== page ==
SAN DIEGO (KGTV) - After more than 50 years, the remains of an Air Force Airman lost during the Vietnam War are home, thanks in large part to researchers at the Scripps Institution of Oceanography.
Air Force Major Paul Avolese was lost on July 7, 1969, when the B-52 Bomber he was in collided with another over the South China Sea. Avolese was one of three Airmen on the plane unaccounted for after the crash.
This past September, Project Recover, a non-profit dedicated to finding missing Americans lost during wars, discovered the plane and Avolese's remains.
Working with the Scripps Institution of Oceanography, the Defense POW/MIA Accounting Agency, and the University of Delaware, Project Recover sent Underwater Automated Vehicles to the crash area, 20 miles off the coast of Vietnam.
The UAVs used side-sweeping SONAR and magnetometers to scan the ocean floor and discover the wreck. After that, a SCUBA diving team went down and brought back Avolese's remains.
"It really is a perfect marriage," says Lead Archaeologist Andrew Pietruzska. "DPAA had seen our capabilities from a technology standpoint, in other geographic areas around the world, and knew that this could be a force multiplier, a game-changer in the underwater MIA searching in Vietnam."
The Avolese family requested privacy after Major Avolese's remains were returned, so they didn't meet with the team from Project Recover or the media. But Pietruszka says he respects their choice.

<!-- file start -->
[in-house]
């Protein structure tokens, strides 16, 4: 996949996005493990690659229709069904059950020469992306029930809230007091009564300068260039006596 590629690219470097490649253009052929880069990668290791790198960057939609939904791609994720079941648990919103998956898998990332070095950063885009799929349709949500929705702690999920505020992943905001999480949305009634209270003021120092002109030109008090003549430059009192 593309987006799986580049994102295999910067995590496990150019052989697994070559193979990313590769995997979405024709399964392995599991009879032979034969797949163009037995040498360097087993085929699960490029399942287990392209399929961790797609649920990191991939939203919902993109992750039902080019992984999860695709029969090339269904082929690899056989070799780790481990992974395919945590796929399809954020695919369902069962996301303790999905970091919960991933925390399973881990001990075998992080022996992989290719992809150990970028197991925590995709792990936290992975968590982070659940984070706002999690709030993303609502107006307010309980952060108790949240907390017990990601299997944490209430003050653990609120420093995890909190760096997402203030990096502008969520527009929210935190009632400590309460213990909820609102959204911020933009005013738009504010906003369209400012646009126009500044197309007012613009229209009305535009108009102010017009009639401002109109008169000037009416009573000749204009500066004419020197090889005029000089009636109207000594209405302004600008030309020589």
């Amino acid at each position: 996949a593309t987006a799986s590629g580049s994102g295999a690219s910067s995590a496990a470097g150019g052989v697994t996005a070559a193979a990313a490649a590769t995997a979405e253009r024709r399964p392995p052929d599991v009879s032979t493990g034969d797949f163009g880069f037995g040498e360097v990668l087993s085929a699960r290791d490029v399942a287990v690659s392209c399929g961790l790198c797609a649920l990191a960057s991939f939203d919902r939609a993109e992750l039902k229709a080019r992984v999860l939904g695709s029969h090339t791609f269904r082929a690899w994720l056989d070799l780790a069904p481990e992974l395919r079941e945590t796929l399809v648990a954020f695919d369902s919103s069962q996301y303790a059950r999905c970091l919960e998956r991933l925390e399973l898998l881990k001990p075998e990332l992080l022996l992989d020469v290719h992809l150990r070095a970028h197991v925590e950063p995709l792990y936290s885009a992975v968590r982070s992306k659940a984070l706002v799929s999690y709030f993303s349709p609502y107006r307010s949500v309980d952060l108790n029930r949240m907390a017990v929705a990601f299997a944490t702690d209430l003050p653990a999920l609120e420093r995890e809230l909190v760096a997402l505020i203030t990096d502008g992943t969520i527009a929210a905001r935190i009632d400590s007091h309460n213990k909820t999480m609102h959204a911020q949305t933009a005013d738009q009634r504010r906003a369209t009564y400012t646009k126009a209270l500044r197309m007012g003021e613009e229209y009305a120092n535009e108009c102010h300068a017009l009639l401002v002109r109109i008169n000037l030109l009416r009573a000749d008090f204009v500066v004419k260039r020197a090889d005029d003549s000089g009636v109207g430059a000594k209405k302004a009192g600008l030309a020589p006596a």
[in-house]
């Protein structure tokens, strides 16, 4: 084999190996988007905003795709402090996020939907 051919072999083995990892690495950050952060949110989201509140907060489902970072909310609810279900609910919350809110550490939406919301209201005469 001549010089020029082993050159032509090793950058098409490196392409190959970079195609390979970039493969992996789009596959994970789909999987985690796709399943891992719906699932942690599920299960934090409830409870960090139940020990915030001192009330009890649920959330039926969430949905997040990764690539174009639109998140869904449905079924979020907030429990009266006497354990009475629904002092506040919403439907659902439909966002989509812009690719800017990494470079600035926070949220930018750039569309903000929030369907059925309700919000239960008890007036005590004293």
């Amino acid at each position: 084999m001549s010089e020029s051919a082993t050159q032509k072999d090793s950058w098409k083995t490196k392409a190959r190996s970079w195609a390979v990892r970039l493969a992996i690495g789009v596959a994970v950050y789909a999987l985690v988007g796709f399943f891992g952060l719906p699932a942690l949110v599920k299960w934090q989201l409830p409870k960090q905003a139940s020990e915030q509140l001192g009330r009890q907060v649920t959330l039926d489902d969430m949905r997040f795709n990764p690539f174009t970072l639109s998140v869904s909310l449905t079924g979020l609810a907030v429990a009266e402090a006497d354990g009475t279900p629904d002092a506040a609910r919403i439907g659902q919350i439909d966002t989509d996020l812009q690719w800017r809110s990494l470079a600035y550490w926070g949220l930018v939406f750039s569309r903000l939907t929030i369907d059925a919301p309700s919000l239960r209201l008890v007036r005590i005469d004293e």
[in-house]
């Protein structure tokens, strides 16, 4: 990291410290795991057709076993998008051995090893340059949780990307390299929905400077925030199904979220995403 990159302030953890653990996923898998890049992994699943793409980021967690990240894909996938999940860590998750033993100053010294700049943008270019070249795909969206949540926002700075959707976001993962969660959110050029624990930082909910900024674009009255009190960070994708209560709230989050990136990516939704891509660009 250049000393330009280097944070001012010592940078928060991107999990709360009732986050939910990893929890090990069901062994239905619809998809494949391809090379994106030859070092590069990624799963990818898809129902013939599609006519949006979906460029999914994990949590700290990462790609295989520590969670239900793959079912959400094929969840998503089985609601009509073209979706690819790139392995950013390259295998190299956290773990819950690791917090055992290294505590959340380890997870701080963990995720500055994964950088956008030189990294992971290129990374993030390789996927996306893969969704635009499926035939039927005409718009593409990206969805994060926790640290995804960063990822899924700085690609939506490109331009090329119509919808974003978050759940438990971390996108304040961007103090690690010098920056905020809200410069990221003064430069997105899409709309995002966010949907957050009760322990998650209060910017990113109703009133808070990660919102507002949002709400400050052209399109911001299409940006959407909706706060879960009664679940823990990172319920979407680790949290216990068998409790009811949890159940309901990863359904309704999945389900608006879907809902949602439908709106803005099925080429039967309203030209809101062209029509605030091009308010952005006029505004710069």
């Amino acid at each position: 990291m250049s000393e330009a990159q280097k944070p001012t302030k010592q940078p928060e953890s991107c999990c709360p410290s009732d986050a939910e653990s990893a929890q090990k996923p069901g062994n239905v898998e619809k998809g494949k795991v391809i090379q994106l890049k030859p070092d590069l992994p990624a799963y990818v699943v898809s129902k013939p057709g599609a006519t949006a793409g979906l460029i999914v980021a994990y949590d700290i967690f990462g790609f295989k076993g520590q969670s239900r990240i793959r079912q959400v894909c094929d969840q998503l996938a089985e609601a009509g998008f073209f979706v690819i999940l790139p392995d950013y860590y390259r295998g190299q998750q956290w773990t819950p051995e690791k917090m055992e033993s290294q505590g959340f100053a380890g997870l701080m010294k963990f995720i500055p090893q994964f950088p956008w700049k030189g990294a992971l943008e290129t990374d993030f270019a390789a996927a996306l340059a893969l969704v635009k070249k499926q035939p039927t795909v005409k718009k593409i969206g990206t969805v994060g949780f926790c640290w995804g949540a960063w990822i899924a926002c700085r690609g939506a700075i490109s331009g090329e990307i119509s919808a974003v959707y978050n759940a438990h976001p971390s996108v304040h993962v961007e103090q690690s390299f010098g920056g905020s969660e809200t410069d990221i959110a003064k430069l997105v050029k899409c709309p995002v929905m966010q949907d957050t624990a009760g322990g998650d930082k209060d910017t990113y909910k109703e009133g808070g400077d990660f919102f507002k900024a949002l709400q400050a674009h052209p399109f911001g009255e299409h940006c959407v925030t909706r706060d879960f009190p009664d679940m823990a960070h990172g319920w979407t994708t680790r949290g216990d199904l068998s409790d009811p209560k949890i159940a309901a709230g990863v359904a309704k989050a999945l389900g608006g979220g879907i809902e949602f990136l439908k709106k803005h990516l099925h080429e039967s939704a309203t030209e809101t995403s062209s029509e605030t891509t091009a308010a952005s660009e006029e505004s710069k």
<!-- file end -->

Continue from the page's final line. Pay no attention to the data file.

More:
"It's incredibly humbling," says Pietruszka. "It is such an honor to take our skillset and help these gold star families, to give back to families that have made the ultimate sacrifice for this country. If we can do any little part to help them out, you know we'll do it."
This was the first recovery of Vietnam War-era remains that Project Recovery has helped with. Previously, the group helped find and recover more than 50 missing aircraft from WWII and repatriated the remains of 14 Americans.
The DPAA estimates there are nearly 82,000 Americans still missing from conflicts dating back to WWII, including 1,584 from Vietnam.
For Major Avolese's recovery, Pietruszka says the Vietnamese government played a huge role in allowing access to the water. Vietnamese scientists even joined Pietruszka's team during the mission to learn about the technology.
"It's just great to go into a host nation like Vietnam, particularly a nation that we had a conflict with for many, many years, and to see how supportive they are of this mission," he says. "To see the sincerity and reverence that they had, as well, was touching."
Now, as Project Recover expands its mission to more recent conflicts, Pietruszka says they're dedicated to helping families find closure. He says any family looking for help to find an MIA loved one can contact Project Recover at their website.
"The mission is far from ending. We're excited to get back out."